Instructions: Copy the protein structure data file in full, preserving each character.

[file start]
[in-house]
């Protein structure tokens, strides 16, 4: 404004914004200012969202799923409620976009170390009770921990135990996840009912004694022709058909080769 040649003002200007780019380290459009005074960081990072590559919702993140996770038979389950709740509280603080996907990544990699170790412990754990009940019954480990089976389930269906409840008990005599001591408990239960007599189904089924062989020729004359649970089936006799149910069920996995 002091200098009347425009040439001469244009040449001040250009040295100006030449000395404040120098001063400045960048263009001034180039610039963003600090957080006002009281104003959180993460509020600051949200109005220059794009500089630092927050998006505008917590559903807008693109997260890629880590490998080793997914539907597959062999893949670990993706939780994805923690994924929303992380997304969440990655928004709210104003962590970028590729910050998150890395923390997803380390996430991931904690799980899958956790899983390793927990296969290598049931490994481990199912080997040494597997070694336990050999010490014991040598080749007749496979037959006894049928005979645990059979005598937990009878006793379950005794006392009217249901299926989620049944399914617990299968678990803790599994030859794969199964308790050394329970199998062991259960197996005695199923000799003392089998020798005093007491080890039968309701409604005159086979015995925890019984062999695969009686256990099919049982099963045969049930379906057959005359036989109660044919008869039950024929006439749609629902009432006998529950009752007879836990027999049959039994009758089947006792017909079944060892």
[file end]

[in-house]
């Protein structure tokens, strides 16, 4: 404004914004200012969202799923409620976009170390009770921990135990996840009912004694022709058909080769 040649003002200007780019380290459009005074960081990072590559919702993140996770038979389950709740509280603080996907990544990699170790412990754990009940019954480990089976389930269906409840008990005599001591408990239960007599189904089924062989020729004359649970089936006799149910069920996995 002091200098009347425009040439001469244009040449001040250009040295100006030449000395404040120098001063400045960048263009001034180039610039963003600090957080006002009281104003959180993460509020600051949200109005220059794009500089630092927050998006505008917590559903807008693109997260890629880590490998080793997914539907597959062999893949670990993706939780994805923690994924929303992380997304969440990655928004709210104003962590970028590729910050998150890395923390997803380390996430991931904690799980899958956790899983390793927990296969290598049931490994481990199912080997040494597997070694336990050999010490014991040598080749007749496979037959006894049928005979645990059979005598937990009878006793379950005794006392009217249901299926989620049944399914617990299968678990803790599994030859794969199964308790050394329970199998062991259960197996005695199923000799003392089998020798005093007491080890039968309701409604005159086979015995925890019984062999695969009686256990099919049982099963045969049930379906057959005359036989109660044919008869039950024929006439749609629902009432006998529950009752007879836990027999049959039994009758089947006792017909079944060892």